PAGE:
In a fresh effort to stem religious extremism, Pakistan this week moved to ban six alleged militant Islamic organizations under the country's anti-terrorism law. The crackdown has also targeted groups banned in January last year, but re-emerged under new names.
Pakistani officials are citing terrorist and anti-state activities as the reason for banning the six militant groups.
The banned outfits have diverse aims ranging from radical religious instruction to support for Muslims in Indian-ruled Kashmir.
They include Khudam ul-Islam, previously known as Jaish-e-Mohammad, which Washington has also condemned as a terrorist organization.
The group's breakaway faction, known as Jammat-ul Furqan, is being banned. Its leader, Abdul Jabbar, is suspected of a role in last year's murder of American journalist Daniel Pearl in the southern city of Karachi and in attacks against Christian targets.
The ban covers a radical Shi'ite movement and a Sunni Muslim militant group, as well as the British-based Hezbul Tehreer and Jamiat-ul Ansar, which is the group fighting Indian rule in Kashmir.
During the past week's crackdown, Pakistani police have raided and sealed around 150 offices across the country.
But instead of stopping all the groups' activists, authorities have made them sign bonds that they will not indulge in terrorism.
"These activists will be monitored round the clock by the law enforcement personnel," explained Pakistani Interior Minister Faisal Saleh Hayat. "If they continue to violate this law, then we have the option of arresting them and even of prosecuting them under the relevant provisions of the anti-terrorist act."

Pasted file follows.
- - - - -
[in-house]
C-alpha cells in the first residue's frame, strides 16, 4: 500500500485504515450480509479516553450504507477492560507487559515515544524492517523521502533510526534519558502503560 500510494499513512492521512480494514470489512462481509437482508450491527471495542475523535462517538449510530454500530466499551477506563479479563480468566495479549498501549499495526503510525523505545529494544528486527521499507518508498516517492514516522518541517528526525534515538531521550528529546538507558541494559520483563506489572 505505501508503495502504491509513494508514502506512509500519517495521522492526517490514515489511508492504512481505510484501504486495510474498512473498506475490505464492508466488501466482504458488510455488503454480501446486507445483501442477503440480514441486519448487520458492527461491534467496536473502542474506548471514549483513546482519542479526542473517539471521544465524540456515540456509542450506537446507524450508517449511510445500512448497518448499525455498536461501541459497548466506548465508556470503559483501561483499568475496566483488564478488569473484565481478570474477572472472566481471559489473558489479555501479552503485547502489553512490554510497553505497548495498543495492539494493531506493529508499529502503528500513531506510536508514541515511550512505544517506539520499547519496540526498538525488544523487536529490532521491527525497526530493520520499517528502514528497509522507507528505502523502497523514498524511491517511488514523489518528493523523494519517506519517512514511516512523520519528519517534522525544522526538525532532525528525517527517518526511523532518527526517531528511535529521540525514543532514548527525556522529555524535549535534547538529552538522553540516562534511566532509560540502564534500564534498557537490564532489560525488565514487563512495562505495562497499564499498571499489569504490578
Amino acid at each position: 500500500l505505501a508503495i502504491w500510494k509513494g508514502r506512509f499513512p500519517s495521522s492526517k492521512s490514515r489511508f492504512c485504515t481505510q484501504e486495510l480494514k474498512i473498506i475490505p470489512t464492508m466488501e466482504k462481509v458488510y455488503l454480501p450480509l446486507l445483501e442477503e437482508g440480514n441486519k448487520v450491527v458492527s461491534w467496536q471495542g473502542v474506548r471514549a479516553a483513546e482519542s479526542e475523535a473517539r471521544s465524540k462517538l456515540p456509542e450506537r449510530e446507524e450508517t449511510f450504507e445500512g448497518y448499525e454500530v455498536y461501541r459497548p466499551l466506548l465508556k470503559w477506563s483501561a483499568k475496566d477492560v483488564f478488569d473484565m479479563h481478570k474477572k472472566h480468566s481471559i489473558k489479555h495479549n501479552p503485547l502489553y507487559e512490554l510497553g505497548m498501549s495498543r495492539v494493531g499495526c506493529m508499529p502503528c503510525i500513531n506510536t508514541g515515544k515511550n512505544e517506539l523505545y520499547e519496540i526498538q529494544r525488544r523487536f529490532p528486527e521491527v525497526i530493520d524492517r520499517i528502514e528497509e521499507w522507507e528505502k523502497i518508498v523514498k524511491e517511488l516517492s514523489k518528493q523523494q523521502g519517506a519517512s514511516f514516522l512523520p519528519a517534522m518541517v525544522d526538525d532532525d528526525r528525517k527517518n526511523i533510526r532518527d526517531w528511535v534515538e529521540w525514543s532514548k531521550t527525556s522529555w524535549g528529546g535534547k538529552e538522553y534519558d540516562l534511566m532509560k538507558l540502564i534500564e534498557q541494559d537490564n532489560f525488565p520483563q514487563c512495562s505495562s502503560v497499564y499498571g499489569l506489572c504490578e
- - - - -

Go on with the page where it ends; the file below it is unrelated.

Mr. Hayat says the federal government has directed authorities in all four of Pakistan's provinces to take strict action if leaders or activists of the banned groups meet in public. He says the government has frozen the bank accounts of these groups.
"We will do everything within our means and our resources to ensure that nothing linked or related to militancy, extremism, fundamentalism is allowed to perpetuate on the soil of Pakistan, obviously that includes activities linked to terrorism," he said.
Pakistani authorities renewed the crackdown against the alleged militants after U.S. ambassador to Islamabad Nancy Powell voiced concern earlier this month that groups banned last year have re-emerged under new names.
But officials dismiss suggestions that Pakistan is acting under pressure from the United States.
"The law had banned reformation and re-emergence of certain banned organizations under different names and therefore, we took the action," said Masood Khan, the Foreign Ministry spokesman. "And we have not taken this decision under the pressure of the United States, we have done so in our own interest."
But critics are skeptical that the government's resolve can be sustained.
"We have got to remember one thing - that these groups had been banned before. So it's really banning banned groups and placing a banned group on a watchdog list, which is a little strange to say the least, because (if) its activities had [been] proscribed, it should not be active at all," said Samina Ahmed, Pakistan's director of the Brussels-based, International Crisis Group.
Ms. Ahmed says she welcomes the new ban, but says Pakistan needs to improve laws to prevent extremists from re-organizing. "You need more rigged procedures in place in terms of preventing either the flow of funds to these organizations or the access to funding for extremist activities," she said. "The legislation has yet to be put in place. So we will have to see what steps the government takes beyond this first action (of) sealing offices, closing some seminaries and banning some organizations."
In addition to banning the six groups, Pakistan says it has placed, Jamaat-ud-Dawa, formerly known as Lashkar-e-Taiba, under surveillance.
India blames the group for terrorist attacks in Kashmir, and the United States has declared it a terrorist outfit.
Lashkar-e-Taiba is widely believed to have links to Pakistan's intelligence services and is one of the two groups accused of carrying out a deadly attack on India's parliament nearly two years ago.